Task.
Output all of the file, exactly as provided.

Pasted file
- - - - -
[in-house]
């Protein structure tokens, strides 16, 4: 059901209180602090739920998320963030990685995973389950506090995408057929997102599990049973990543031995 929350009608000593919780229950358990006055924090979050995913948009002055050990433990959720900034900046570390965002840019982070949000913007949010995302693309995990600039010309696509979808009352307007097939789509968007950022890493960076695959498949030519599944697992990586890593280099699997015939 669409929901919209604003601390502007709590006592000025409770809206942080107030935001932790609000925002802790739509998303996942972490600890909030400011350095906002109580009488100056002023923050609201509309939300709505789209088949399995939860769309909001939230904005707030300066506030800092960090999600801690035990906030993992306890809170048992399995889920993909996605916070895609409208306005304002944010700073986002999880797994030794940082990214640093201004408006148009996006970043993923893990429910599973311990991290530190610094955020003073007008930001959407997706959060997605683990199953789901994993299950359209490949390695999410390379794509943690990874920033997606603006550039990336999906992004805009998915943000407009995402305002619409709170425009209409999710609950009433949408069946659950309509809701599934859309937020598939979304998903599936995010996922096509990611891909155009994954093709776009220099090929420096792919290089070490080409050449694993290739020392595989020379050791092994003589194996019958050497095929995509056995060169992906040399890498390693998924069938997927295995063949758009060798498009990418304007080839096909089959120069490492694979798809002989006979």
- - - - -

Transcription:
[in-house]
């Protein structure tokens, strides 16, 4: 059901209180602090739920998320963030990685995973389950506090995408057929997102599990049973990543031995 929350009608000593919780229950358990006055924090979050995913948009002055050990433990959720900034900046570390965002840019982070949000913007949010995302693309995990600039010309696509979808009352307007097939789509968007950022890493960076695959498949030519599944697992990586890593280099699997015939 669409929901919209604003601390502007709590006592000025409770809206942080107030935001932790609000925002802790739509998303996942972490600890909030400011350095906002109580009488100056002023923050609201509309939300709505789209088949399995939860769309909001939230904005707030300066506030800092960090999600801690035990906030993992306890809170048992399995889920993909996605916070895609409208306005304002944010700073986002999880797994030794940082990214640093201004408006148009996006970043993923893990429910599973311990991290530190610094955020003073007008930001959407997706959060997605683990199953789901994993299950359209490949390695999410390379794509943690990874920033997606603006550039990336999906992004805009998915943000407009995402305002619409709170425009209409999710609950009433949408069946659950309509809701599934859309937020598939979304998903599936995010996922096509990611891909155009994954093709776009220099090929420096792919290089070490080409050449694993290739020392595989020379050791092994003589194996019958050497095929995509056995060169992906040399890498390693998924069938997927295995063949758009060798498009990418304007080839096909089959120069490492694979798809002989006979």